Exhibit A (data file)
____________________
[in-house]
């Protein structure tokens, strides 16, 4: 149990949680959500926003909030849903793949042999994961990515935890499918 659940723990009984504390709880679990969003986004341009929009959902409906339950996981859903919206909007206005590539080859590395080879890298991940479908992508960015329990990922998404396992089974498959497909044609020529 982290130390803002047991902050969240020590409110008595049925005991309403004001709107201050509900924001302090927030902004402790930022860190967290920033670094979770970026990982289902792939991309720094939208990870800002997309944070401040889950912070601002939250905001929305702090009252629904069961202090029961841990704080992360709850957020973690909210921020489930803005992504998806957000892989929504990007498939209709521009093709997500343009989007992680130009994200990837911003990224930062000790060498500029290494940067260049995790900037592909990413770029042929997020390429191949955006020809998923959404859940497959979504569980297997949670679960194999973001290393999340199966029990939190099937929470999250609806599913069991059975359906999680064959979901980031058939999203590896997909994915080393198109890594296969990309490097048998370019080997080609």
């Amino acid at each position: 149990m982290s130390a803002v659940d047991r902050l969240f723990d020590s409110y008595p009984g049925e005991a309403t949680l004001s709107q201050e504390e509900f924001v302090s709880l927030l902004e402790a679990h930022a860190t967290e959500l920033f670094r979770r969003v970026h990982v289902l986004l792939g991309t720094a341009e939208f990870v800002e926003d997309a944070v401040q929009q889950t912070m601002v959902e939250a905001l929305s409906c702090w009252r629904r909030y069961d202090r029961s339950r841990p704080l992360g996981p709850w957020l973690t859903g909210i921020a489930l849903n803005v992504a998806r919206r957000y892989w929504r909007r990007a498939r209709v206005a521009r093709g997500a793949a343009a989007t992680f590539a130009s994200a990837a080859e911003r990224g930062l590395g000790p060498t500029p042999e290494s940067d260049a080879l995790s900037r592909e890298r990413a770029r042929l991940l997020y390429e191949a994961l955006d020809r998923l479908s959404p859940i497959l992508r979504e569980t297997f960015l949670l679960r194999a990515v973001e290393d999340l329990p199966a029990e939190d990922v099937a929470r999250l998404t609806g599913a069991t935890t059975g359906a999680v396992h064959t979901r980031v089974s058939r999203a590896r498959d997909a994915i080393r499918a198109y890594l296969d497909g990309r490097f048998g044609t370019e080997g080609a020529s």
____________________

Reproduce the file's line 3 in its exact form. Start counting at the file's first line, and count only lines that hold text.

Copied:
């Amino acid at each position: 149990m982290s130390a803002v659940d047991r902050l969240f723990d020590s409110y008595p009984g049925e005991a309403t949680l004001s709107q201050e504390e509900f924001v302090s709880l927030l902004e402790a679990h930022a860190t967290e959500l920033f670094r979770r969003v970026h990982v289902l986004l792939g991309t720094a341009e939208f990870v800002e926003d997309a944070v401040q929009q889950t912070m601002v959902e939250a905001l929305s409906c702090w009252r629904r909030y069961d202090r029961s339950r841990p704080l992360g996981p709850w957020l973690t859903g909210i921020a489930l849903n803005v992504a998806r919206r957000y892989w929504r909007r990007a498939r209709v206005a521009r093709g997500a793949a343009a989007t992680f590539a130009s994200a990837a080859e911003r990224g930062l590395g000790p060498t500029p042999e290494s940067d260049a080879l995790s900037r592909e890298r990413a770029r042929l991940l997020y390429e191949a994961l955006d020809r998923l479908s959404p859940i497959l992508r979504e569980t297997f960015l949670l679960r194999a990515v973001e290393d999340l329990p199966a029990e939190d990922v099937a929470r999250l998404t609806g599913a069991t935890t059975g359906a999680v396992h064959t979901r980031v089974s058939r999203a590896r498959d997909a994915i080393r499918a198109y890594l296969d497909g990309r490097f048998g044609t370019e080997g080609a020529s």